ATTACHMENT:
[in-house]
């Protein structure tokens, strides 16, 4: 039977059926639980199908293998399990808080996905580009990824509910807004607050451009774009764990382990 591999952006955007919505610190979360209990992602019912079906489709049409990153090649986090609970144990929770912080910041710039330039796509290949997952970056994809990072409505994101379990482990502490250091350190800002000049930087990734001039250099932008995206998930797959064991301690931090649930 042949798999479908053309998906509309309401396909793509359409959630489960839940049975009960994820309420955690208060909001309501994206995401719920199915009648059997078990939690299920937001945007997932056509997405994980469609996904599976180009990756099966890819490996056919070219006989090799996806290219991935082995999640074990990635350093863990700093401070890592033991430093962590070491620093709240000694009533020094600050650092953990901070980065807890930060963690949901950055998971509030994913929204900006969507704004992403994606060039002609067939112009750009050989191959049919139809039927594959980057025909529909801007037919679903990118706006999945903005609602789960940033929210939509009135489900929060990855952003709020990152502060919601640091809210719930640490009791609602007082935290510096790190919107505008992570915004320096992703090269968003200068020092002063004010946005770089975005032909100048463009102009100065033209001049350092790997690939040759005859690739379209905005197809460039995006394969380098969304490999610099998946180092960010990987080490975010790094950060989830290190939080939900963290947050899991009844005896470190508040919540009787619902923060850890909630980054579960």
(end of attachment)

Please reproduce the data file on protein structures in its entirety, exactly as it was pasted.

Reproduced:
[in-house]
């Protein structure tokens, strides 16, 4: 039977059926639980199908293998399990808080996905580009990824509910807004607050451009774009764990382990 591999952006955007919505610190979360209990992602019912079906489709049409990153090649986090609970144990929770912080910041710039330039796509290949997952970056994809990072409505994101379990482990502490250091350190800002000049930087990734001039250099932008995206998930797959064991301690931090649930 042949798999479908053309998906509309309401396909793509359409959630489960839940049975009960994820309420955690208060909001309501994206995401719920199915009648059997078990939690299920937001945007997932056509997405994980469609996904599976180009990756099966890819490996056919070219006989090799996806290219991935082995999640074990990635350093863990700093401070890592033991430093962590070491620093709240000694009533020094600050650092953990901070980065807890930060963690949901950055998971509030994913929204900006969507704004992403994606060039002609067939112009750009050989191959049919139809039927594959980057025909529909801007037919679903990118706006999945903005609602789960940033929210939509009135489900929060990855952003709020990152502060919601640091809210719930640490009791609602007082935290510096790190919107505008992570915004320096992703090269968003200068020092002063004010946005770089975005032909100048463009102009100065033209001049350092790997690939040759005859690739379209905005197809460039995006394969380098969304490999610099998946180092960010990987080490975010790094950060989830290190939080939900963290947050899991009844005896470190508040919540009787619902923060850890909630980054579960």